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A gathering of Ravens by Scott Oden

Adult epic fantasy is one of those genres that you can either love and follow, or you just don’t get on well with; I definitely sit on the side of loving it. My only problem is that I find they always take me a while to read- but A Gathering of Ravens was definitely worth the time and effort to read.This was actually one that I had heard of before being given the opportunity to review, which just makes it that bit more exciting; so thank you to Tom and Bantam Press for giving me this great chance to be part of the blog tour.

To the Danes, he is skraelingr; to the English, he is orcneas; to the Irish, he is fomoraig. He is Corpse-maker and Life-quencher, the Bringer of Night, the Son of the Wolf and Brother of the Serpent. He is Grimnir, and he is the last of his kind–the last in a long line of monsters who have plagued humanity since the Elder Days.
Drawn from his lair by a thirst for vengeance against the Dane who slew his brother, Grimnir emerges into a world that’s changed. A new faith has arisen. The Old Ways are dying, and their followers retreating into the shadows; even still, Grimnir’s vengeance cannot be denied.
Taking a young Christian hostage to be his guide, Grimnir embarks on a journey that takes him from the hinterlands of Denmark, where the wisdom of the ancient dwarves has given way to madness, to the war-torn heart of southern England, where the spirits of the land make violence on one another. And thence to the green shores of Ireland and the Viking stronghold of Dubhlinn, where his enemy awaits.
But, unless Grimnir can set aside his hatreds, his dream of retribution will come to nothing. For Dubhlinn is set to be the site of a reckoning–the Old Ways versus the New–and Grimnir, the last of his kind left to plague mankind, must choose: stand with the Christian King of Ireland and see his vengeance done or stand against him and see it slip away? (from Goodreads)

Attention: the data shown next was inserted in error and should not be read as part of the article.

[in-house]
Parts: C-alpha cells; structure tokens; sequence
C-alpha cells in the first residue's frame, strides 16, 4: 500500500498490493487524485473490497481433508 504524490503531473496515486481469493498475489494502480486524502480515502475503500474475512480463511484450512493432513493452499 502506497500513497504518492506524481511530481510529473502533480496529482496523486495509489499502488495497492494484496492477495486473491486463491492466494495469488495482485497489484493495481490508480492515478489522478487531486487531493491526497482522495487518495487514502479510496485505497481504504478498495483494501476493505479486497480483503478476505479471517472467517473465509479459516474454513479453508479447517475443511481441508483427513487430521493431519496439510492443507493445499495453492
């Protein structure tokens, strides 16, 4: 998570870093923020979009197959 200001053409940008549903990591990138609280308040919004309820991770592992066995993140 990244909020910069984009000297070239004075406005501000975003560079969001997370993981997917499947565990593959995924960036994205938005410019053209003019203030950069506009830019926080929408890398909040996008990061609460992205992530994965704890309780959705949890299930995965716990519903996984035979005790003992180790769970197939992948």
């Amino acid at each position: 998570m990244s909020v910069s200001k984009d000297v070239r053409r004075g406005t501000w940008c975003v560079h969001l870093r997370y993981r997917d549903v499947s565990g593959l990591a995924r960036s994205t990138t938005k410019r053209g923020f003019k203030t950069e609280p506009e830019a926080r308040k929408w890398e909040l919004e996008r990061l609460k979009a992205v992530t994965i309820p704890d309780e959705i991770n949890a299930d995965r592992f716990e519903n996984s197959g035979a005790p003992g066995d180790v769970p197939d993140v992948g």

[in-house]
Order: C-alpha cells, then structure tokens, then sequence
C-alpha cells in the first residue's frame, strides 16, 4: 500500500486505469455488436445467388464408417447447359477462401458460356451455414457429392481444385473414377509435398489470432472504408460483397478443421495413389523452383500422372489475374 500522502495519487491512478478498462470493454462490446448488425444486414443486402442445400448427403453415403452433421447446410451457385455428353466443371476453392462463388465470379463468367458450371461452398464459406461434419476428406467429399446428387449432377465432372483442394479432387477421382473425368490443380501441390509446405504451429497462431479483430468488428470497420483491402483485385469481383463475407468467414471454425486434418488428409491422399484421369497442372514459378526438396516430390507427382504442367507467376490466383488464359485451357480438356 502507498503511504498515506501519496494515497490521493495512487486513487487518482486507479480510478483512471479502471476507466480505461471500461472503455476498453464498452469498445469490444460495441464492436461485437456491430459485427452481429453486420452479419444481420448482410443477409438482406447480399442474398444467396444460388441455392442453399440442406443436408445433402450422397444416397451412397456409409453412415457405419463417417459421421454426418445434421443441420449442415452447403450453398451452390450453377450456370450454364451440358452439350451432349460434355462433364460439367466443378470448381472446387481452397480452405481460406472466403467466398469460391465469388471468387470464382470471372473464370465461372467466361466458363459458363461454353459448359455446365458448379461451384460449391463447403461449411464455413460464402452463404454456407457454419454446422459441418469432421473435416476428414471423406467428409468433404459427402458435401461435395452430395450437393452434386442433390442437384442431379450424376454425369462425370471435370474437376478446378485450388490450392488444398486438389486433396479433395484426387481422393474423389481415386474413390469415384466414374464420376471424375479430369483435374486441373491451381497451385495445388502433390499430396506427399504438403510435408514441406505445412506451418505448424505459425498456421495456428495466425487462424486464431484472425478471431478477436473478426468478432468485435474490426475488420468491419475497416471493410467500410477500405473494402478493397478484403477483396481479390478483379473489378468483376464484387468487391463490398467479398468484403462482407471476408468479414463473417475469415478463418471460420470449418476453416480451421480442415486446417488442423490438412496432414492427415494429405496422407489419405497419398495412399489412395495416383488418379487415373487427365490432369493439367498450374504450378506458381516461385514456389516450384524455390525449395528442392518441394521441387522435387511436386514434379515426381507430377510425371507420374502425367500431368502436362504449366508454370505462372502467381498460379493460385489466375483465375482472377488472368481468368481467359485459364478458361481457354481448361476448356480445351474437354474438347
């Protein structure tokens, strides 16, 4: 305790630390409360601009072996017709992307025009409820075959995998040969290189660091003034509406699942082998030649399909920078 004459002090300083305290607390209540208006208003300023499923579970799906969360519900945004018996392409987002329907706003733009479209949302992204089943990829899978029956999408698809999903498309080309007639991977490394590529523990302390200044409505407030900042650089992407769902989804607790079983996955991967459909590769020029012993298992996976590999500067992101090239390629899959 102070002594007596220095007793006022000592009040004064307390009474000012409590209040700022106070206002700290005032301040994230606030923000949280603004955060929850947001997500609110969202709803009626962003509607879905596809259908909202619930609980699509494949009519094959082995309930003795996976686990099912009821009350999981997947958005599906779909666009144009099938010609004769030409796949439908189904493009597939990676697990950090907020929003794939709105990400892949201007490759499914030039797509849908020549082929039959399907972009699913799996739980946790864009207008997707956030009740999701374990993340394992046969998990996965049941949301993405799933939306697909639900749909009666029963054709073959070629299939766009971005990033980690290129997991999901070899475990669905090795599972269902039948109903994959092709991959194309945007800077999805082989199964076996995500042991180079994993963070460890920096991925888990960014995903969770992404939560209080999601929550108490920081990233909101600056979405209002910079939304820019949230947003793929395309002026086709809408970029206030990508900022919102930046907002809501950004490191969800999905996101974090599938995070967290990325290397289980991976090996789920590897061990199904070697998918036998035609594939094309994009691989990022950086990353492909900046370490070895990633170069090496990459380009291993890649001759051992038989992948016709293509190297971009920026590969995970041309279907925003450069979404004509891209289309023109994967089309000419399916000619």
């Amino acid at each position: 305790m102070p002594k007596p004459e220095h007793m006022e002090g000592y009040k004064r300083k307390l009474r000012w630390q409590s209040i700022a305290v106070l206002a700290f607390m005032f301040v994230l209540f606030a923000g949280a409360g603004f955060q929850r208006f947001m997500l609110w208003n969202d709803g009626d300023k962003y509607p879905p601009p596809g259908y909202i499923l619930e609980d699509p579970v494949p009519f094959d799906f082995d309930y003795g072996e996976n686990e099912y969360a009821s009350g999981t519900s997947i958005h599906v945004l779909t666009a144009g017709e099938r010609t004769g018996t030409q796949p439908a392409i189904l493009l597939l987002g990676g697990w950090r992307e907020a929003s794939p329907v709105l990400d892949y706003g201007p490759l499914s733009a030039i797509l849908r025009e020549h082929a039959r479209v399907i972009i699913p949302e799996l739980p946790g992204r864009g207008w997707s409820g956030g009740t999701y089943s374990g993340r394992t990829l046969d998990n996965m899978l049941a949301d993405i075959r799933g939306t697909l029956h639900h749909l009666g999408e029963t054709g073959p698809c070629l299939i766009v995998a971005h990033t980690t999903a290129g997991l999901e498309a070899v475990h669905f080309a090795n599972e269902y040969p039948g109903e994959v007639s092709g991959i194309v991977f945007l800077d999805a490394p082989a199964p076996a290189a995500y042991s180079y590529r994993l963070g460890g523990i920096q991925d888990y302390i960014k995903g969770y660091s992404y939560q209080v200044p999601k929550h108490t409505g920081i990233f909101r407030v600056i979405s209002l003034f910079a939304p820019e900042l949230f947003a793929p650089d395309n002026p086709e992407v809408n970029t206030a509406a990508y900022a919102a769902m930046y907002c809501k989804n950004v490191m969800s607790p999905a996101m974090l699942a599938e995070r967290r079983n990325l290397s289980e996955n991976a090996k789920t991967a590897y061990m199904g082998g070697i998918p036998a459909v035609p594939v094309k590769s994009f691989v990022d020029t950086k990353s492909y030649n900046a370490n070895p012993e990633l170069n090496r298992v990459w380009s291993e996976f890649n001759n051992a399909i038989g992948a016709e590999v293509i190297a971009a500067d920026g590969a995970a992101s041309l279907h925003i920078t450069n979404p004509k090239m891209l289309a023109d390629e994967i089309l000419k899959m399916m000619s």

Now there are certain things in writing that I normally count as a negative that I just can not criticise when it comes to epic fantasy. I like my novels to have flowly writing that is easy to follow and I not have to stumble over names or foreign wording, but how can I saw that with A Gathering of Ravens, when it was exactly this that added to its mysterious, whimsical,  fantastical feel- what sucked you into this ancient, medieval, make believe world that had your heart racing, your mind praying, and all your fingers crossed in hope for poor Etain’s life?

Although said to be a blend of Beowulf and Lord of the Rings, A Gathering of Ravens has such a unique feel about it, an almost mythological feel to it. Somehow I feel its a story that should be in a text book as some religious story, or myth of history. I mean this in the best possible way as a lover of mythology and history. However, if Beowulf is anything like this I will be needing to get my hands on a copy some point soon.

Mostly following two main characters, complete opposites at first impression, one good and innocent, another evil and devious; the novel takes you on a journey that blurs these differences, and re-evaluates that concept of good and bad.

With main themes of faith and vengeance this is a must read for any epic high fantasy or even any medieval historical fiction fans out there. A Gathering of Ravens is a 4.5 star read in my eyes, and definitely worth a try.

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